Hydrogen and Carbon Capture are both brand new technologies, which aren’t out there yet. This means that there aren’t people out there with these skills sets to recruit.
In order to realistically get anywhere near achieving these two targets, skills bodies will need to be set up to ensure that we have the talent available to follow through.
And the government must learn from mistakes made with HS2 – where the High Speed college has come in for considerable criticism that it wasn’t training people in the skills the industry has shortages in. Government will need to consult with industry to see what skills are necessary to deliver the targets.
Similarly, real progress in Hydrogen and Carbon Capture will be largely dependent on what incentives are offered to companies to develop schemes. If energy companies are incentivised with R&D funding or tax breaks to roll out schemes, then activity will likely happen a lot quicker.
Both Hydrogen and Carbon Capture offer great opportunities for consulting firms, so it is likely that we will see them focusing more in these areas.
An issue that the UK has had with nuclear new build, is that we don’t do enough (or indeed hardly any) of it to enable us to get better at it. Whenever there is a pipeline of projects in a particular engineering skillset the industry progressively learns from each of the projects that came before. When there is a gap of 25-30 years from one to the next of a type of project, the lessons learnt are largely lost.
The proposed small nuclear reactors (SNRs) could be a real game changer for the sector. They will mean that reactors can be built quicker and on a much larger scale. Projects will benefit from economies of scale in that the same models can be emulated again and again.
However, this again is brand new technology, so it’s going to take a while to get off the ground. If the UK Government agrees to match private sector funding of SNRs we would expect to see a big surge in recruitment of Research & Development people.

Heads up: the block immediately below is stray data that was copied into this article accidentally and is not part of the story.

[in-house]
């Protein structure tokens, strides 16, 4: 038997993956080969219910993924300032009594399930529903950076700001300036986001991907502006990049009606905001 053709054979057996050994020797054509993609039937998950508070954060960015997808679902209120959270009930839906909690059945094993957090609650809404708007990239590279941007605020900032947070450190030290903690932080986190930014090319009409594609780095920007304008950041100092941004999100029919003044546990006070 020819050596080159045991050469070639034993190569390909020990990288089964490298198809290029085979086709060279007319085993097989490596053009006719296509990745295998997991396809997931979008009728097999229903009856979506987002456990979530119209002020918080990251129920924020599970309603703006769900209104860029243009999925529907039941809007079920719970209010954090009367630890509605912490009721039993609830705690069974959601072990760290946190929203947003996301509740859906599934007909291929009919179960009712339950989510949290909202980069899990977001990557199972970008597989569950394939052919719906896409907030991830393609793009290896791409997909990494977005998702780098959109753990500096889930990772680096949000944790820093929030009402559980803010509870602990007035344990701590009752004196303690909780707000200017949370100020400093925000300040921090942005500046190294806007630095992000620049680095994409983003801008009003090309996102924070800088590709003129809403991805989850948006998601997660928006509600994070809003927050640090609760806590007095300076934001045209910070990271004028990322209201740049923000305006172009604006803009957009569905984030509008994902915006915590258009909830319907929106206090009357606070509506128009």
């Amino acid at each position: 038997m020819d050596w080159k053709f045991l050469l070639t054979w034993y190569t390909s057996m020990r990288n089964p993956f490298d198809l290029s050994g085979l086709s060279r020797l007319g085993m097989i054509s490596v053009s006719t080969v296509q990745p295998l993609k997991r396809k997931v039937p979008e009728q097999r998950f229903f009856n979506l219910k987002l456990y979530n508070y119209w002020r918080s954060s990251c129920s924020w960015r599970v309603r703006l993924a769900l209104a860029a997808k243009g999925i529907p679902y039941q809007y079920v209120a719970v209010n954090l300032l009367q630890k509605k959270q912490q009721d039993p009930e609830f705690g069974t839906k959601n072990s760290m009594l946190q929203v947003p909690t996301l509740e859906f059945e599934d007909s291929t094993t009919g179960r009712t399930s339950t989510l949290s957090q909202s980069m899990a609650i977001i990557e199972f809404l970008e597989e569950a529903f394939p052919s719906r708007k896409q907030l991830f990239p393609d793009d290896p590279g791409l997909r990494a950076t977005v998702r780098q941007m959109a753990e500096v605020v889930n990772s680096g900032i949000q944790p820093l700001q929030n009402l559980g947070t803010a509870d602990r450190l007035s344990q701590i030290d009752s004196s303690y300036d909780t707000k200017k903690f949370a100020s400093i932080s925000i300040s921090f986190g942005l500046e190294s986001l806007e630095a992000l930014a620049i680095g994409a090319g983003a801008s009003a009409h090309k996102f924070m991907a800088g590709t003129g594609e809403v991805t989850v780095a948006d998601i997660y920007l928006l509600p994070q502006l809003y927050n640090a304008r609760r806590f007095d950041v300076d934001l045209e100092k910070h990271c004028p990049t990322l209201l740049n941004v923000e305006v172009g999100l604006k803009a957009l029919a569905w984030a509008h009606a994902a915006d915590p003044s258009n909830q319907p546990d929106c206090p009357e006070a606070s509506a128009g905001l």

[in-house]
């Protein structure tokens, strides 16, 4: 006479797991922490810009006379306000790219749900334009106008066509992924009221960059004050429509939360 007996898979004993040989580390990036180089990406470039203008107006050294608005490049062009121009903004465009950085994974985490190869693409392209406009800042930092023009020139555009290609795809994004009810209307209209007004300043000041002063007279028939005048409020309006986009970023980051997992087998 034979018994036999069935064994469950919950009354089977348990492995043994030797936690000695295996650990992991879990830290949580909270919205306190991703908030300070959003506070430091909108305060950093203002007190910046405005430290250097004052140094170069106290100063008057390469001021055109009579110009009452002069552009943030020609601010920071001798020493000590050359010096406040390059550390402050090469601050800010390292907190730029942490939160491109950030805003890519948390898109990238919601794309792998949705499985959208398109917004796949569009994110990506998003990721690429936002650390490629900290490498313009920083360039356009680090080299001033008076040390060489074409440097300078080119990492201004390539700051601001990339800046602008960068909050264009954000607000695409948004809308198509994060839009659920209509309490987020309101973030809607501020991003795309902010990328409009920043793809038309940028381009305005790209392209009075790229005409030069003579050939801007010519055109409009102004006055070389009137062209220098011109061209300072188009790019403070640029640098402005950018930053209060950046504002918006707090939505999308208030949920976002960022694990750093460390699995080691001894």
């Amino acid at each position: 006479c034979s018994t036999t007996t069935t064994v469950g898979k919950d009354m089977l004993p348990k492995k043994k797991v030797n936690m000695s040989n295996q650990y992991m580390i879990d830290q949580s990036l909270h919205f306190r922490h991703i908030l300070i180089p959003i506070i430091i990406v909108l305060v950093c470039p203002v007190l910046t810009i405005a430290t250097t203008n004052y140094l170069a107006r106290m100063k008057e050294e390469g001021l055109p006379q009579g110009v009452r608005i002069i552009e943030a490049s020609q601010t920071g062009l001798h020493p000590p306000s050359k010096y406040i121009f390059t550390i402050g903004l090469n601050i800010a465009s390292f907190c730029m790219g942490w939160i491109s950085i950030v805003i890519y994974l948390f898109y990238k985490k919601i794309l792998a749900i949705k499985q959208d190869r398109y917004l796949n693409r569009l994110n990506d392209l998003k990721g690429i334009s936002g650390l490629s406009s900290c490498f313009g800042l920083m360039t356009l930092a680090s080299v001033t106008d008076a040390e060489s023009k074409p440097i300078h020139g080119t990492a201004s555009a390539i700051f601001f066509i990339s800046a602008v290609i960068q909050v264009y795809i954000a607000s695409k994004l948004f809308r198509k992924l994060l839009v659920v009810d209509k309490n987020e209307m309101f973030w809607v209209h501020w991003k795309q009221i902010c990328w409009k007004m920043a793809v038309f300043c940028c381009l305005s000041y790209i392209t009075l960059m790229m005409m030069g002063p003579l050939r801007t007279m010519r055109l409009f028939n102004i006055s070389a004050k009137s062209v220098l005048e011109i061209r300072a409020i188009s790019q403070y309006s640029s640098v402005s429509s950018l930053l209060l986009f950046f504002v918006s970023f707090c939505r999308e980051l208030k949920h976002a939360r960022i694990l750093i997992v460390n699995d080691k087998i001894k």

4. Electric Vehicles
The obvious plot hole for meeting electric vehicle targets is how are they going to be charged?
An awful lot of charging points are going to have to spring up in the next 10 years to make this feasible. Will this come down to local authorities, or will the government allow the private sector to own, install and manage them?
Assuming it is the local authorities’ responsibility, we can expect to see them working with consultancies to figure out a game plan – how many are needed? Where will the go? And how will they be funded?
5. Active Transport
While active transport is a key aspect of transport, this isn’t a new initiative.
Many parts of the UK have been working on increasing cycle lanes and pedestrianising streets for a long time now, so I don’t think that we will see too much impact on talent in this area from this weeks’ announcement. It will most likely continue to steadily increase as it has been doing for the past few years.
6. Jet Zero
As with a lot of the policies, this will be heavily research and development focused for a long while, before we see any tangible end product. A key impact for the transport and infrastructure sector here is that Jet Zero (if deliverable) would completely change the debate on airport expansion.
If zero emission planes really are a reality within 10 or even 20 years’ time, then you negate the air quality and carbon issues that have hindered Heathrow’s expansions plans.
While there are obviously other factors to take into consideration for airport expansion than emissions alone, this is a huge factor to eradicate.
The Government’s 10 point plan to revolutionise the UK, sounds great. They are saying all the right things, so let’s hope that the transport & infrastructure sectors are given the facility they need to make these plans a reality.